More women experience menopause today than at any time in the nation's history, and there are an increasing numbers of products aimed at helping relieve the symptoms, from clothing to herbal supplements.
Most women experience menopause, the absence of menstruation for one year, in their late 40s or early 50s, but some start having menopausal symptoms earlier. Peri-menopause is used to describe the time period prior to menopause, which is on average, four to seven years.
The Good Housekeeping Institute tested and evaluated a variety of products aimed at menopausal women.
Sleepwear for Menopausal Women
The Good Housekeeping Institute tested two brands of sleepwear to help women who have night sweats, in which their clothing becomes soaked during the night, leading to shivering and difficulty sleeping, since women must get up to change clothes. Sleepwear styles range from nightgowns to shortie sets for summer. The clothes are made from the same lightweight polyester fabrics used in active wear, which are known for their ability to wick away moisture from the body.
The tested products, which claim to wick away moisture, are:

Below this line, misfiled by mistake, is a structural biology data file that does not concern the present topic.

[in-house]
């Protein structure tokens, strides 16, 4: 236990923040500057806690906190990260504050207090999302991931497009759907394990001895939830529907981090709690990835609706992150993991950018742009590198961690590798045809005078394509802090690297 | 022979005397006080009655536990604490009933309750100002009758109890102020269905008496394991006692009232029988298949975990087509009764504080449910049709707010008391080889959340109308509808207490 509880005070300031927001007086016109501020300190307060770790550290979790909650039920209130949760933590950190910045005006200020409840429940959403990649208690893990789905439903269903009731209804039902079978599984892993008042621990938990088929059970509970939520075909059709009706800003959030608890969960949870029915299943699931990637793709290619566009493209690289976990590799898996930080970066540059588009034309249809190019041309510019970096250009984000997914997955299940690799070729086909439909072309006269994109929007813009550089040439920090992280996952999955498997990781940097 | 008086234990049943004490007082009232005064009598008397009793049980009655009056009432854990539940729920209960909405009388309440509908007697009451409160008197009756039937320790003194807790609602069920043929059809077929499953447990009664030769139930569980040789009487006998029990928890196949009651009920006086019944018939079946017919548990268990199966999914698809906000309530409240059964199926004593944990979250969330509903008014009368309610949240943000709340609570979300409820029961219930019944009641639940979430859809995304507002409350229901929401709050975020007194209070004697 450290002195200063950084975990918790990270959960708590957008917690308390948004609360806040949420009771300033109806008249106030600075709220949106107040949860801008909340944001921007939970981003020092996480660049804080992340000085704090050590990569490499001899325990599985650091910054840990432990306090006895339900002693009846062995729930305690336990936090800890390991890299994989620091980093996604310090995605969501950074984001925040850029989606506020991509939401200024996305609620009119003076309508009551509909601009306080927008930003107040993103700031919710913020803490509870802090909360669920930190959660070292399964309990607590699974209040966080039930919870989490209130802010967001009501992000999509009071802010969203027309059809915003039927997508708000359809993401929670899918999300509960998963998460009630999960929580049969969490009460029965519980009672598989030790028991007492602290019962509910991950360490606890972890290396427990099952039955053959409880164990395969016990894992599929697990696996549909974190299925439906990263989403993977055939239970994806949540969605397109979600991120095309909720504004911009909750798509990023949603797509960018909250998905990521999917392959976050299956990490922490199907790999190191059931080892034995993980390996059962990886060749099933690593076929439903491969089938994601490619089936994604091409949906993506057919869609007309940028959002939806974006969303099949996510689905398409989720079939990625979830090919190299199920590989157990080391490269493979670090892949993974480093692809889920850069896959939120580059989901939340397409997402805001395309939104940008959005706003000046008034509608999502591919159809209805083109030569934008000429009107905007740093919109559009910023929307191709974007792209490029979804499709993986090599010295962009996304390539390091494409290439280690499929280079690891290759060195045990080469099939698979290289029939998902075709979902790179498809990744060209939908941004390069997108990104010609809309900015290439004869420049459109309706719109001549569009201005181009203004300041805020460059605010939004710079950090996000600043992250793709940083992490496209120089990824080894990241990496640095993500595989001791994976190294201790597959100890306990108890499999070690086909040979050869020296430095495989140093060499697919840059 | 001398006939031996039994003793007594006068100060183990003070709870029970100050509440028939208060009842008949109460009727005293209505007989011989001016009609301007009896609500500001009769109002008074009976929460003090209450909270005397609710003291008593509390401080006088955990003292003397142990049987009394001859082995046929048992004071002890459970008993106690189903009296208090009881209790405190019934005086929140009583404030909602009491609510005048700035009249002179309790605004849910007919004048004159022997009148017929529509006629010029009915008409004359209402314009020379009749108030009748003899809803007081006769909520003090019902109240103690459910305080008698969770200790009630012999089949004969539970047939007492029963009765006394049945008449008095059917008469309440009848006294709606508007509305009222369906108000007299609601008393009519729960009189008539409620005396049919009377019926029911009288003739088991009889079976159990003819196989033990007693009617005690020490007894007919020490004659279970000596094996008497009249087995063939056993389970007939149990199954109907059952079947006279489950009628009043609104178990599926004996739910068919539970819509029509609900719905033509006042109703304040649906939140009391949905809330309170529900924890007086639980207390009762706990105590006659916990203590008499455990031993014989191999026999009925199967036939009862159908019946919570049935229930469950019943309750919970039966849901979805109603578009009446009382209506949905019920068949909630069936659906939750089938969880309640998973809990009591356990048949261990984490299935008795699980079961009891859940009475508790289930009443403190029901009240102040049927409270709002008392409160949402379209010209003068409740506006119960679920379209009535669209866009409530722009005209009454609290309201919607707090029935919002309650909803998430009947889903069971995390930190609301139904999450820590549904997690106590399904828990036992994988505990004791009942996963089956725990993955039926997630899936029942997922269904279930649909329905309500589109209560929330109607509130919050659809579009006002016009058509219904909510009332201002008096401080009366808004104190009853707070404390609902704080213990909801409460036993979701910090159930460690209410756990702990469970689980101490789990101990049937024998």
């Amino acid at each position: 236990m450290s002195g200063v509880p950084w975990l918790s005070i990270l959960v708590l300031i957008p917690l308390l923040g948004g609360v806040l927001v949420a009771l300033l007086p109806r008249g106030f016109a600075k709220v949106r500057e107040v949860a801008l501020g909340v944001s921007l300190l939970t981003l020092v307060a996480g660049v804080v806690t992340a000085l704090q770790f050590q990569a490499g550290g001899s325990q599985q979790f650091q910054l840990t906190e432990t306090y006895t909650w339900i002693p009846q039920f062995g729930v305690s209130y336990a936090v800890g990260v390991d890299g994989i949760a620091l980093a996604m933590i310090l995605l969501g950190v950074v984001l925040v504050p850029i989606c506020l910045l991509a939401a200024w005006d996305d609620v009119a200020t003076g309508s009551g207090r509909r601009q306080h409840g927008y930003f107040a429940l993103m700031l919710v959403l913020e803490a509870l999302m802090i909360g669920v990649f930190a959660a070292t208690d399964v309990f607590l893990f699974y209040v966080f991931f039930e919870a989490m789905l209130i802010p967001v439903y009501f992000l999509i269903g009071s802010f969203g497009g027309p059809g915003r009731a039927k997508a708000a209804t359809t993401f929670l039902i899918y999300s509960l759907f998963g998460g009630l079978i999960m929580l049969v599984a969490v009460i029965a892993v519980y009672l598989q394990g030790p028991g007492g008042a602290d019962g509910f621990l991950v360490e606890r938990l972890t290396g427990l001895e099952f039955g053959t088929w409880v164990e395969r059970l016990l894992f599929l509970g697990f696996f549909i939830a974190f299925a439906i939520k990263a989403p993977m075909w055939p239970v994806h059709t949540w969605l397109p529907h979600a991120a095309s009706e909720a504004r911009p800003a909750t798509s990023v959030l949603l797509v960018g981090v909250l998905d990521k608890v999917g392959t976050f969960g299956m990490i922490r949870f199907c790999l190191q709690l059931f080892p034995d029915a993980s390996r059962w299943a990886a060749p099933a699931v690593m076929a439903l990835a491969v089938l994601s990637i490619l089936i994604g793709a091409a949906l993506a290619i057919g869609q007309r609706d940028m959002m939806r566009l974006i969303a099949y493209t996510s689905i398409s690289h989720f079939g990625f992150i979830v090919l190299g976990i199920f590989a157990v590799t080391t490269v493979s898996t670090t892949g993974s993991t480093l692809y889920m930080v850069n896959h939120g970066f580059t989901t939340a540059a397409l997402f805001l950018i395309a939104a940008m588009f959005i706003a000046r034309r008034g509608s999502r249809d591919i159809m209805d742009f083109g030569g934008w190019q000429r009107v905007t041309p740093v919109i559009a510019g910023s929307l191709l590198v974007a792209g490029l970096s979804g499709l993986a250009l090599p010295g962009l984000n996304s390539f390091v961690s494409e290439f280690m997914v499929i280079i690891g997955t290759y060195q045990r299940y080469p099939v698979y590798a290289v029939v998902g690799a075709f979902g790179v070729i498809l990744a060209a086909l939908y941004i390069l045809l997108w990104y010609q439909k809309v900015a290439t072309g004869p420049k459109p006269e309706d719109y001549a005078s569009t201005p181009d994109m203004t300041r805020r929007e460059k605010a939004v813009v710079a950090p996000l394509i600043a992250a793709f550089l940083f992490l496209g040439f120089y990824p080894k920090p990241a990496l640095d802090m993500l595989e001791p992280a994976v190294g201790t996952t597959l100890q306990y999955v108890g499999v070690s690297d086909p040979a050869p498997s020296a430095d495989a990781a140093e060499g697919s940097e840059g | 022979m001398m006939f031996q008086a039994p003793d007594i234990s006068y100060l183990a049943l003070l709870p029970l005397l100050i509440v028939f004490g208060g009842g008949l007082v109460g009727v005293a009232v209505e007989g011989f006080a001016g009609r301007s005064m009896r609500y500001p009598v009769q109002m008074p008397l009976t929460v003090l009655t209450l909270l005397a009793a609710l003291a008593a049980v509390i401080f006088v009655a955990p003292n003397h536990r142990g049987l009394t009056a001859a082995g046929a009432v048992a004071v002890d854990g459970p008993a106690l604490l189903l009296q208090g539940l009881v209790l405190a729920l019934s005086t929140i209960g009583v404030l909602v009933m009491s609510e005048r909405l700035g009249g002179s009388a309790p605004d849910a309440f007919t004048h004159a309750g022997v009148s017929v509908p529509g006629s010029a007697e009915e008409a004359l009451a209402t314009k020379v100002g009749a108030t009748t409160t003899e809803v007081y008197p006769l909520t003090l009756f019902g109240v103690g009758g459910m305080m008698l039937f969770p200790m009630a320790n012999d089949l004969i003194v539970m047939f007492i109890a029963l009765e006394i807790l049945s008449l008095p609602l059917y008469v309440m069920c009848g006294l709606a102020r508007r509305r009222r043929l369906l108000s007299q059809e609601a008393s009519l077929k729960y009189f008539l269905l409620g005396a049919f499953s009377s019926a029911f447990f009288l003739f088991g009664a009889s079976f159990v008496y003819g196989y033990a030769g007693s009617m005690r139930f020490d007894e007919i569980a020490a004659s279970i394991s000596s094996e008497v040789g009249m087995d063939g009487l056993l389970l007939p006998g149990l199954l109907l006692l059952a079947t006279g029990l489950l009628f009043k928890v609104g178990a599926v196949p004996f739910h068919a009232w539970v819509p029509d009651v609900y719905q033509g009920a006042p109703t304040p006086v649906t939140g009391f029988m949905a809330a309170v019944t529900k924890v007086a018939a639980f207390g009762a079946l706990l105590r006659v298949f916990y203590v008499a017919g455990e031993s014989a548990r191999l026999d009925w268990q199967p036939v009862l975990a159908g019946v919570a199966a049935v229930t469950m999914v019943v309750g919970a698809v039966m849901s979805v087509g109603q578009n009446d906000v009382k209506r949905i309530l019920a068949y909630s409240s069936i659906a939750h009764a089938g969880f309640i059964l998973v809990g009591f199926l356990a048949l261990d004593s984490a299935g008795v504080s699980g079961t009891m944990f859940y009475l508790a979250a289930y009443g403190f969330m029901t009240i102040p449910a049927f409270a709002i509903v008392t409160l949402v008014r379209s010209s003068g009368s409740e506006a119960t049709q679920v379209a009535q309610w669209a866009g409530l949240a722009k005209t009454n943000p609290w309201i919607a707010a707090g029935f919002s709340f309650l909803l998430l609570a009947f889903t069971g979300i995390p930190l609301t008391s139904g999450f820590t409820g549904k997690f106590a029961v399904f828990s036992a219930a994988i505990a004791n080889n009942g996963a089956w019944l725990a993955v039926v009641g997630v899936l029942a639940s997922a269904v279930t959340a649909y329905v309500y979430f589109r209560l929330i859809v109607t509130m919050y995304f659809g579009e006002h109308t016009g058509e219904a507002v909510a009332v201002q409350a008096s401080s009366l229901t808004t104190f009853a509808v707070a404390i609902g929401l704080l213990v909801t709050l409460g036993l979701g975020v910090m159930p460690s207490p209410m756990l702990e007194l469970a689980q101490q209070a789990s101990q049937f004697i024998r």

Sleepwear from Hot Mama: Comes in assorted bright and pastel colors. Hot Mama uses the fabric "Coolmax." Prices are $24 for separates, $50 for nightgown. (www.hotcoolwear.com)
Sleepwear from Wicking J. Sleepwear: Wicking J. uses the fabric "Intera." Prices: $62 for T-shirt/shortie sets, $54 for nightgown. ( www.wjsleepwear.com)
The institute's textiles department evaluated the wicking of the sleepwear before and after 20 washes and also evaluated pilling, shrinkage and appearance after 20 washes. An outside lab evaluated the drying time of the clothes and MVT (moisture vapor transmission), measuring the evaporative abilities of the fabric. Results: The sleepwear wicked away moisture faster and better than regular fabrics, especially cotton, though Wicking J performed better than Hot Mama. They also did well in the shrinkage and appearance-after-wash tests. Even after 20 washings, both brands dried twice as fast as cotton. Neither of the products did well in the pilling test (the test conditions simulated a year's wear or 1,000 rubs), but this is true of any polyester-based fabric.
Consumer Tests: The textiles department had seven menopausal staffers and patients of Dr. Michelle Warren (director of Tte Center for Menopause and Hormonal Disorders and Women's Health at Columbia Presbyterian Medical Center in New York) wear the clothes at night and rate them. Each tested one brand for one week.
Results: Five of the seven testers rated the sleepwear highly for their ability to keep them more comfortable during and after night sweats. All seven testers scored the sleepwear high for comfort and quality.
Concerns about hormone replacement therapy, or HRT, have led many women in menopause to try over-the-counter menopause supplements. Most herbal remedies haven't been tested for long-term safety and efficacy. Herbal remedies are not regulated by the U.S. Food and Drug Administration.